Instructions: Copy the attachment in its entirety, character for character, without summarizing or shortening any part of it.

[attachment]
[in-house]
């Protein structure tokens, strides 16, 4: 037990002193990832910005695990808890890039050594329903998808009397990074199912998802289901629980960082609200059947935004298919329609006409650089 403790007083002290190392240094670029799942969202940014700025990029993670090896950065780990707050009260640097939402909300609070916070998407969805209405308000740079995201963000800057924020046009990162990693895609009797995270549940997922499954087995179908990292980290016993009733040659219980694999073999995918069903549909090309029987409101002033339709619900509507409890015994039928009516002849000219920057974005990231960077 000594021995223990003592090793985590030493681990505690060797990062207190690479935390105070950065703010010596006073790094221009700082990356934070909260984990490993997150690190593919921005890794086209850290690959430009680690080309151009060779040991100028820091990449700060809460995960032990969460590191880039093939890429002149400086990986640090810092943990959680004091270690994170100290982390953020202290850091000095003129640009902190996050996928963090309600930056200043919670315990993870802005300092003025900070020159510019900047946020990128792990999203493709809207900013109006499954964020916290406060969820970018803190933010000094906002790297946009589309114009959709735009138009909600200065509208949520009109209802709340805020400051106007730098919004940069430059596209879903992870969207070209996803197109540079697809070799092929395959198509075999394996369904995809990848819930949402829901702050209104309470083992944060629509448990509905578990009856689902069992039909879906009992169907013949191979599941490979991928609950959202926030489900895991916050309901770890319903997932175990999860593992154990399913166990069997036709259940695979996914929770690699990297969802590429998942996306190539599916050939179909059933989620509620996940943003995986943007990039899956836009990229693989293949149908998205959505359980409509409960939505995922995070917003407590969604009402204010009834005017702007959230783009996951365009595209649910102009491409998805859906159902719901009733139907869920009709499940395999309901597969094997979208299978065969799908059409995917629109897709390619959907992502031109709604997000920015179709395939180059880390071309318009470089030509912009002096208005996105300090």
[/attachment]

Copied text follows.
[in-house]
């Protein structure tokens, strides 16, 4: 037990002193990832910005695990808890890039050594329903998808009397990074199912998802289901629980960082609200059947935004298919329609006409650089 403790007083002290190392240094670029799942969202940014700025990029993670090896950065780990707050009260640097939402909300609070916070998407969805209405308000740079995201963000800057924020046009990162990693895609009797995270549940997922499954087995179908990292980290016993009733040659219980694999073999995918069903549909090309029987409101002033339709619900509507409890015994039928009516002849000219920057974005990231960077 000594021995223990003592090793985590030493681990505690060797990062207190690479935390105070950065703010010596006073790094221009700082990356934070909260984990490993997150690190593919921005890794086209850290690959430009680690080309151009060779040991100028820091990449700060809460995960032990969460590191880039093939890429002149400086990986640090810092943990959680004091270690994170100290982390953020202290850091000095003129640009902190996050996928963090309600930056200043919670315990993870802005300092003025900070020159510019900047946020990128792990999203493709809207900013109006499954964020916290406060969820970018803190933010000094906002790297946009589309114009959709735009138009909600200065509208949520009109209802709340805020400051106007730098919004940069430059596209879903992870969207070209996803197109540079697809070799092929395959198509075999394996369904995809990848819930949402829901702050209104309470083992944060629509448990509905578990009856689902069992039909879906009992169907013949191979599941490979991928609950959202926030489900895991916050309901770890319903997932175990999860593992154990399913166990069997036709259940695979996914929770690699990297969802590429998942996306190539599916050939179909059933989620509620996940943003995986943007990039899956836009990229693989293949149908998205959505359980409509409960939505995922995070917003407590969604009402204010009834005017702007959230783009996951365009595209649910102009491409998805859906159902719901009733139907869920009709499940395999309901597969094997979208299978065969799908059409995917629109897709390619959907992502031109709604997000920015179709395939180059880390071309318009470089030509912009002096208005996105300090």